In the wake of the wanton destruction of the diorama of the Battle of Palmetto Ranch created by students of Highland High School in Gilbert, Ariz., and donated to the Texas Military Forces Museum, I e-mailed the museum to express my outrage. I e-mailed the adjutant general of Texas — Maj. Gen. Charles Rodriguez — and faxed him a copy of my Feb. 24 Daily Item column on the matter ("History Needs Better Advocates"). I e-mailed the office of Texas Gov. Rick Perry to plead for a formal investigation into the matter.

The only response I received was from someone named Dede Keith, a staff member in Gov. Perry's Office of Administration and Constituent Services. The letter — sent via computer — said, "I am asking Adjutant Gen. Charles Rodriguez for his staff's assistance in reviewing and responding both to you and this office on the information shared."

Glen Frakes, the Highland High School teacher whose students' work was destroyed, let me know the importance of persevering in this quest for justice. He wrote to me, "Mr. Hunt (Jeffrey Hunt, the museum director) has expressed his intention to 'alter' other dioramas in the museum, which were also built by my students. He also announced his intentions to change the museum to favor his own interests, sweeping away the efforts of 622 volunteers who built the museum under the direction of its founder, Gen. John C. Scribner, over a period of 22 years."

Mr. Frakes continued, "It was always the goal of Gen. Scribner to make the museum home to all aspects of Texas military history. He was a builder, not a destroyer. The Palmetto Ranch diorama was Gen. Scribner's last diorama. He died a year before it was finished. We dedicated it to him. Jeff Hunt knew that. For my kids' 3 1/2 years of work, for the museum, and for the general, I welcome your involvement."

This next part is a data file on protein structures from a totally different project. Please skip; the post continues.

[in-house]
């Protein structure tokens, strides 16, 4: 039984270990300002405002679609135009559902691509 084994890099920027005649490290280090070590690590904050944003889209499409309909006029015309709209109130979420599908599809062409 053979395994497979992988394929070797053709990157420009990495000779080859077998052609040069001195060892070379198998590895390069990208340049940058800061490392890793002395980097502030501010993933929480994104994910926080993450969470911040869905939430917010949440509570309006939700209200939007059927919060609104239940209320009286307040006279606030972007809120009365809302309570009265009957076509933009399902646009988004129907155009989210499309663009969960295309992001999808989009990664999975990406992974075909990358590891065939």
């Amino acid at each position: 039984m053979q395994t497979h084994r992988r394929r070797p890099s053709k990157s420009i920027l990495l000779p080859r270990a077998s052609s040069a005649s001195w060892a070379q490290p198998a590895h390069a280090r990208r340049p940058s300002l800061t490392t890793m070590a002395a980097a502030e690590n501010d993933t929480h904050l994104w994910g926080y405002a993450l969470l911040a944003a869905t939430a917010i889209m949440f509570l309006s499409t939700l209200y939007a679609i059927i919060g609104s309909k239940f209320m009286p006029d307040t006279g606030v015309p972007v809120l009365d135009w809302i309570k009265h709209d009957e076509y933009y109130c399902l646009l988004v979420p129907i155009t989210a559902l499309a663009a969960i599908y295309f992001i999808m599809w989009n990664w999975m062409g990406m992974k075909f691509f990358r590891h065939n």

When Union Maj. Gen. Phil Sheridan served as military governor of Texas and Louisiana after the Civil War, he said, "If I owned Texas and Hell, I would rent Texas and live in Hell." Jeff Hunt's vicious treatment of the Palmetto Ranch diorama epitomizes the meaning of Sheridan's quotation. Given that this story is inciting passions and bringing embarrassment to the entire state of Texas, one wonders why so many officials — at the museum, in the adjutant general's office, in the governor's office — remain silent, or offer bland bureaucratic responses.

Too often, stories like that of the Palmetto Ranch diorama receive a few seconds' worth of attention from media outlets, only to fade into obscurity. The students of Highland High School deserve better. They deserve to be supported by everyone who cares about history. They deserve to be supported by legions of allies who will not give up in this quest for justice. They deserve to know that the eyes of the country are watching, and waiting to see if someone in authority — Gov. Perry, Adjutant Gen. Rodriguez, perhaps even Hunt himself — will find the courage and honor to do what is right.

The shattered remains of what was once a work of art symbolize the shattered hopes of hundreds of young students. Imagine for a moment if your son or daughter devoted many hours to a creative project, only to have their creativity not only belittled and criticized, but deliberately crushed and broken by an adult in a position of authority. What action would you take to stand up for your child?

Please contact the adjutant general of Texas, who oversees the museum, and let your voice be heard. Write to Maj. Gen. Charles G. Rodriguez, P.O. Box 5218, Camp Mabry, Austin, TX 78763-5218, call (512) 782-5006, send a fax to (512) 782-5578, or e-mail Send a copy to Glen Frakes, Highland High School, 140 S. Gilbert Road, Gilbert, AZ 85296, or

Mr. Frakes and his students will not give up. We should not give up on them.

• John Deppen, of Northumberland, is the senior vice commander of Camp No. 15 of the Sons of Union Veterans of the Civil War. He can be reached at

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